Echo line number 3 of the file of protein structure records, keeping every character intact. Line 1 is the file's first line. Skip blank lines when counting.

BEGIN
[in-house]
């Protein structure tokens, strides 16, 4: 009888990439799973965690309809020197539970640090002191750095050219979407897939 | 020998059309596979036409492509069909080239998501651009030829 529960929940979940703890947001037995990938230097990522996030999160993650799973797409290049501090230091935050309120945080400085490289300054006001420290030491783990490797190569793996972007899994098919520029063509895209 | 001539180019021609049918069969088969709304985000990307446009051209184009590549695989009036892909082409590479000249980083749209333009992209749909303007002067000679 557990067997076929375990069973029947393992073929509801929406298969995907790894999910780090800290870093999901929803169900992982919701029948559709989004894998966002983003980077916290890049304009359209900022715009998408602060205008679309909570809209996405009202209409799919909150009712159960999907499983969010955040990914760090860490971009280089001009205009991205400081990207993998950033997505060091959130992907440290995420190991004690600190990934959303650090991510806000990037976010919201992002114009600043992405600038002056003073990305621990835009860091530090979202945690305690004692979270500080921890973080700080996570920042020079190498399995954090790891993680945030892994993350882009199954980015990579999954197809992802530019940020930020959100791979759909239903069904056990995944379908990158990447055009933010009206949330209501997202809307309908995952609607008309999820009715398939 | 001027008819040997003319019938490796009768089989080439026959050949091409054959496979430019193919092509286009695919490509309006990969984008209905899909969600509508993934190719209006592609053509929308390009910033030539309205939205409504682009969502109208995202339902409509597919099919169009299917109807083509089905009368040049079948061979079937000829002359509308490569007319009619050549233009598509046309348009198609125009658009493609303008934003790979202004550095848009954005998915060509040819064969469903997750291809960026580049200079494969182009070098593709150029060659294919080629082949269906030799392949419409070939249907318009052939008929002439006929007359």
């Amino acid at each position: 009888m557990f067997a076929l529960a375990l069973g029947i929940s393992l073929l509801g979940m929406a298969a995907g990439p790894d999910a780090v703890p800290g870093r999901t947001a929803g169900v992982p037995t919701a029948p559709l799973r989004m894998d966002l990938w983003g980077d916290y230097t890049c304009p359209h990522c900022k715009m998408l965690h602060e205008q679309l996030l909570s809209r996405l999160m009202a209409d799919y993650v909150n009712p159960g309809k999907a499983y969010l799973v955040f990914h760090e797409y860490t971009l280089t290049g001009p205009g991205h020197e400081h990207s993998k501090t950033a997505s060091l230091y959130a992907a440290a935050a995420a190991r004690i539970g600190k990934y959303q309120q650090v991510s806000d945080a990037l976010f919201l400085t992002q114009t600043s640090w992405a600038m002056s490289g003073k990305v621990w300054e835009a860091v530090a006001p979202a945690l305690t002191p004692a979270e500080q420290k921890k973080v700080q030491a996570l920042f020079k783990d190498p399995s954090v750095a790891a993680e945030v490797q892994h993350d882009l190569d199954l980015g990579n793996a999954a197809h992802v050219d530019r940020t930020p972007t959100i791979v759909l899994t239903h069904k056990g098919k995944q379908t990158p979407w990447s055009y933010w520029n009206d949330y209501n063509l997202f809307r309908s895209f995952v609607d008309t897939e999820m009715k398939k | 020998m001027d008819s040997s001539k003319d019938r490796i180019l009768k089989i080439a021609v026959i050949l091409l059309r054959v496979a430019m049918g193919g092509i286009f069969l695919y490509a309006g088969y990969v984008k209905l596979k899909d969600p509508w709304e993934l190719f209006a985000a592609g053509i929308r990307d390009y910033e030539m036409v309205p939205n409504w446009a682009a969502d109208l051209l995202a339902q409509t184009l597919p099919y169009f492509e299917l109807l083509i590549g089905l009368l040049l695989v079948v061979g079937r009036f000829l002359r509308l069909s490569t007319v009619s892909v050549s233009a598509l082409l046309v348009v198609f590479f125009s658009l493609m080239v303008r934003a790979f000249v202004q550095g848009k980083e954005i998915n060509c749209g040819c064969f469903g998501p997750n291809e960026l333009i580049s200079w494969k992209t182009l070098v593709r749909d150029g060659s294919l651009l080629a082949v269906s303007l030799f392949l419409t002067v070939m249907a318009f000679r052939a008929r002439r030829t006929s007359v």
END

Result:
């Amino acid at each position: 009888m557990f067997a076929l529960a375990l069973g029947i929940s393992l073929l509801g979940m929406a298969a995907g990439p790894d999910a780090v703890p800290g870093r999901t947001a929803g169900v992982p037995t919701a029948p559709l799973r989004m894998d966002l990938w983003g980077d916290y230097t890049c304009p359209h990522c900022k715009m998408l965690h602060e205008q679309l996030l909570s809209r996405l999160m009202a209409d799919y993650v909150n009712p159960g309809k999907a499983y969010l799973v955040f990914h760090e797409y860490t971009l280089t290049g001009p205009g991205h020197e400081h990207s993998k501090t950033a997505s060091l230091y959130a992907a440290a935050a995420a190991r004690i539970g600190k990934y959303q309120q650090v991510s806000d945080a990037l976010f919201l400085t992002q114009t600043s640090w992405a600038m002056s490289g003073k990305v621990w300054e835009a860091v530090a006001p979202a945690l305690t002191p004692a979270e500080q420290k921890k973080v700080q030491a996570l920042f020079k783990d190498p399995s954090v750095a790891a993680e945030v490797q892994h993350d882009l190569d199954l980015g990579n793996a999954a197809h992802v050219d530019r940020t930020p972007t959100i791979v759909l899994t239903h069904k056990g098919k995944q379908t990158p979407w990447s055009y933010w520029n009206d949330y209501n063509l997202f809307r309908s895209f995952v609607d008309t897939e999820m009715k398939k | 020998m001027d008819s040997s001539k003319d019938r490796i180019l009768k089989i080439a021609v026959i050949l091409l059309r054959v496979a430019m049918g193919g092509i286009f069969l695919y490509a309006g088969y990969v984008k209905l596979k899909d969600p509508w709304e993934l190719f209006a985000a592609g053509i929308r990307d390009y910033e030539m036409v309205p939205n409504w446009a682009a969502d109208l051209l995202a339902q409509t184009l597919p099919y169009f492509e299917l109807l083509i590549g089905l009368l040049l695989v079948v061979g079937r009036f000829l002359r509308l069909s490569t007319v009619s892909v050549s233009a598509l082409l046309v348009v198609f590479f125009s658009l493609m080239v303008r934003a790979f000249v202004q550095g848009k980083e954005i998915n060509c749209g040819c064969f469903g998501p997750n291809e960026l333009i580049s200079w494969k992209t182009l070098v593709r749909d150029g060659s294919l651009l080629a082949v269906s303007l030799f392949l419409t002067v070939m249907a318009f000679r052939a008929r002439r030829t006929s007359v």